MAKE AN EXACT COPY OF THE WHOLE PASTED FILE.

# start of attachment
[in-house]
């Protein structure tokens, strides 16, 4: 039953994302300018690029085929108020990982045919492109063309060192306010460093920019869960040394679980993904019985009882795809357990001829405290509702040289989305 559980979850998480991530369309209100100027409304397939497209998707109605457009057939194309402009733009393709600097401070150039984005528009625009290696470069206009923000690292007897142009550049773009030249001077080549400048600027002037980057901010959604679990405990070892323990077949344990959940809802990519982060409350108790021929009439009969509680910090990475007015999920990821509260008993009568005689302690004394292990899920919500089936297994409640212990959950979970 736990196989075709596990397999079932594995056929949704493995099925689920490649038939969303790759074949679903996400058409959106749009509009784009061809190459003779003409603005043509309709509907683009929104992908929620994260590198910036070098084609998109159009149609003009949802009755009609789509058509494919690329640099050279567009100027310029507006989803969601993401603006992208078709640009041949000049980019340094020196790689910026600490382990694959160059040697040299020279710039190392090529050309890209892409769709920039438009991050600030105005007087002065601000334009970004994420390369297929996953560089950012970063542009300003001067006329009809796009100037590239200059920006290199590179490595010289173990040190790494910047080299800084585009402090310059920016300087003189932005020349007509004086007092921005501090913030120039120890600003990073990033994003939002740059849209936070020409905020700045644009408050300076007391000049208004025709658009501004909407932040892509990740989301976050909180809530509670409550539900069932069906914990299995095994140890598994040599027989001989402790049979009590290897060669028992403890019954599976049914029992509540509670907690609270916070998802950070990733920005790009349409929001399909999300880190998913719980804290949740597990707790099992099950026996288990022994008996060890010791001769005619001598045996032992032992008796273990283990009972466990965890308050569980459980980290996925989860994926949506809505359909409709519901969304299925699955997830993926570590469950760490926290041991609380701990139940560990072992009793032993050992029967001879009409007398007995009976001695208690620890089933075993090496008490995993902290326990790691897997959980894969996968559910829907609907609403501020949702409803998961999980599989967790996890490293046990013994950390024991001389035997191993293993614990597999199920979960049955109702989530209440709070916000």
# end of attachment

[in-house]
């Protein structure tokens, strides 16, 4: 039953994302300018690029085929108020990982045919492109063309060192306010460093920019869960040394679980993904019985009882795809357990001829405290509702040289989305 559980979850998480991530369309209100100027409304397939497209998707109605457009057939194309402009733009393709600097401070150039984005528009625009290696470069206009923000690292007897142009550049773009030249001077080549400048600027002037980057901010959604679990405990070892323990077949344990959940809802990519982060409350108790021929009439009969509680910090990475007015999920990821509260008993009568005689302690004394292990899920919500089936297994409640212990959950979970 736990196989075709596990397999079932594995056929949704493995099925689920490649038939969303790759074949679903996400058409959106749009509009784009061809190459003779003409603005043509309709509907683009929104992908929620994260590198910036070098084609998109159009149609003009949802009755009609789509058509494919690329640099050279567009100027310029507006989803969601993401603006992208078709640009041949000049980019340094020196790689910026600490382990694959160059040697040299020279710039190392090529050309890209892409769709920039438009991050600030105005007087002065601000334009970004994420390369297929996953560089950012970063542009300003001067006329009809796009100037590239200059920006290199590179490595010289173990040190790494910047080299800084585009402090310059920016300087003189932005020349007509004086007092921005501090913030120039120890600003990073990033994003939002740059849209936070020409905020700045644009408050300076007391000049208004025709658009501004909407932040892509990740989301976050909180809530509670409550539900069932069906914990299995095994140890598994040599027989001989402790049979009590290897060669028992403890019954599976049914029992509540509670907690609270916070998802950070990733920005790009349409929001399909999300880190998913719980804290949740597990707790099992099950026996288990022994008996060890010791001769005619001598045996032992032992008796273990283990009972466990965890308050569980459980980290996925989860994926949506809505359909409709519901969304299925699955997830993926570590469950760490926290041991609380701990139940560990072992009793032993050992029967001879009409007398007995009976001695208690620890089933075993090496008490995993902290326990790691897997959980894969996968559910829907609907609403501020949702409803998961999980599989967790996890490293046990013994950390024991001389035997191993293993614990597999199920979960049955109702989530209440709070916000």